Steve Bannon, Aleksei Navalny, Algorithm Bias: Your Friday Briefing

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Good morning.

Wir I report on the suspected poisoning of the Russian opposition leader, the arrest of Steve Bannon for fraud and the future of our vacated offices .

Steve Bannon, former strategist to President Trump, was accused Thursday of defrauding donors in a plan to begin building the wall on Mr Trump's wall the Mexican border.

He and three others are accused of conspiring to defraud hundreds of thousands of donors in an online campaign called We Build the Wall that raised $ 25 million. Prosecutors said the money was withdrawn and that Mr Bannon used nearly $ 1 million on his personal expenses.

At a Manhattan hearing, Mr. Bannon pleaded not guilty to wire fraud and money laundering conspiracies, each with a maximum sentence of 20 years.

The Arrest Scene: Mr. Bannon was arrested at 7:15 am on a $ 35 million yacht off the coast of Westbrook, Connecticut, of one of his business associates, the fugitive Chinese billionaire Guo Wengu, belongs.

Answer: Mr. Bannon was exempted from a $ 5 million loan and said, "This whole fiasco is supposed to stop people who want to build the wall." Mr. Trump distanced himself . "I feel very bad," he told reporters. "I haven't looked at him in a very long time."

Aleksei Navalny, Russia's most famous and most violent critic of President Vladimir V. Putin is said to be in a Siberian hospital in a serious but stable condition because it was speculated that he was poisoned.

His doctor and fellow activist Anastasia Vasilyeva was denied access to Mr. Navalny's medical records and to the intensive care unit at the hospital in Omsk, Russia, where he was treated after becoming so severely ill on a flight to Moscow that the plane made an emergency landing.

A Berlin-based film producer, Jaka Bizilj, said his foundation was flying to Omsk in an ambulance and hoping to bring Mr. Navalny back for treatment. Chancellor Angela Merkel from Germany and President Emmanuel Macron from France offered medical help and possible asylum. "What urgently needs to be clarified is how this situation came about," said Ms. Merkel.

A pattern: Mr. Navalny is the youngest in a long line of opponents of the Kremlin suddenly faced with bizarre and sometimes fatal medical emergencies – often after drinking tea, the Mr Navalny had done before his flight at the airport.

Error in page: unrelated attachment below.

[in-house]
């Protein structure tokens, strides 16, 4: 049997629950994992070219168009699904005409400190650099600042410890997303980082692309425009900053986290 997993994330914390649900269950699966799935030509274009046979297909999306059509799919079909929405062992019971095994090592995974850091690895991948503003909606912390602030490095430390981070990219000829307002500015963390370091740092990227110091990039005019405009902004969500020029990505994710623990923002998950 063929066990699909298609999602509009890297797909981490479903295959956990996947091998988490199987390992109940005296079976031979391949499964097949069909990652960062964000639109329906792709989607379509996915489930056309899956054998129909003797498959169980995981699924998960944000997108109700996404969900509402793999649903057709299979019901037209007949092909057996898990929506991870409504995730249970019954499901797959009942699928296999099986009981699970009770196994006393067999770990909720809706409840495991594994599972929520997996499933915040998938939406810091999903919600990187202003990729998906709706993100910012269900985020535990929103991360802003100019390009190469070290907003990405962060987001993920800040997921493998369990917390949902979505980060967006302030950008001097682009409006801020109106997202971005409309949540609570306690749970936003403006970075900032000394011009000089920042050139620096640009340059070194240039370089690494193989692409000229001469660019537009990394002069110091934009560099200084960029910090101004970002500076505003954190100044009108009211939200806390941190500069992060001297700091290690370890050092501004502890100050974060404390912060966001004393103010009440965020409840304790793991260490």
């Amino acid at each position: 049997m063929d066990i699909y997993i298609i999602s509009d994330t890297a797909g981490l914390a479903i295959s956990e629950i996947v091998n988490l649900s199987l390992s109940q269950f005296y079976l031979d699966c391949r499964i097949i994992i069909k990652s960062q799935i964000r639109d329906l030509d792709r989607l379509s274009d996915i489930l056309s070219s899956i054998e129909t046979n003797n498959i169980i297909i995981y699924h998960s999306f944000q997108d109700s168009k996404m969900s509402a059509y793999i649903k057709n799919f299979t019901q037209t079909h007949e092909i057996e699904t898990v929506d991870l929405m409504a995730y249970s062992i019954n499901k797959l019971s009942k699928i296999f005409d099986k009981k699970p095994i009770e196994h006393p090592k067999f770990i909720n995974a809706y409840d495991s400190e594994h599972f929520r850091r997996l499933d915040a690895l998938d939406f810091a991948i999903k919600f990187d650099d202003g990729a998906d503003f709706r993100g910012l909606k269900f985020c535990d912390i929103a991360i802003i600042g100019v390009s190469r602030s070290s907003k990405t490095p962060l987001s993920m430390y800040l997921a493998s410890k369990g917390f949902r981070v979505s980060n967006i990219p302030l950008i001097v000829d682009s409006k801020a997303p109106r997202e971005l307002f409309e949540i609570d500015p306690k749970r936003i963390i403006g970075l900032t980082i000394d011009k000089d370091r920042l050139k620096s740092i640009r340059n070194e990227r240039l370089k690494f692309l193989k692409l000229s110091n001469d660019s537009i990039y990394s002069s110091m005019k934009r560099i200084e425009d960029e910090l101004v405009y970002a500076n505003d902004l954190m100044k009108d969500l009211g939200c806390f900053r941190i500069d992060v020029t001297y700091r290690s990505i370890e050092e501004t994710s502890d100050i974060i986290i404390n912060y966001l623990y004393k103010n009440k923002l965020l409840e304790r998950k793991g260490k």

Fog of Disinformation: The state news agency Tass said that Mr. Navalny “could have taken something with him” before boarding the plane. Pro-Kremlin news outlets pumped out other seemingly fictional alternatives: a drug overdose; heavy drinking the night before; the side effects of antidepressants; botched medical treatment in the west.

The UK government has thrown away the computer-generated results it issued to replace exams that have been canceled due to the coronavirus pandemic. but the riot is far from over.

The results reduced the grades of 40 percent of students, especially those from lower-income areas and difficult schools, and the government's turnaround failed to restore slots lost at their preferred universities.

Experts say the debacle is a sign of civil service technology struggle – something Britain has aggressively adopted – and a crude example of the risk of relying on an algorithm leave that could reinforce prejudice.

Analysis: Cori Crider, attorney at the London-based law firm, who filed a complaint against the evaluation algorithm, criticized the lack of transparency. "There was a tendency to calculate first and ask questions later," she said. "They refused to have an actual debate about how these systems work and whether we even want them."

Yellowed newspapers piled high. Withered plants. A lesson plan from March 12th. Time photographers visited three offices in New York – including our own headquarters – that have not been in use since March when the city was closed due to the coronavirus.

A team of writers interviewed employees. Who seemed mostly happy to work from home and explored what happened to gossip, handshakes, and work clothes in the workplace to answer the question: is this an opportunity to change the way we work once and for all?

Here are the latest updates and maps of the pandemic.

In other developments: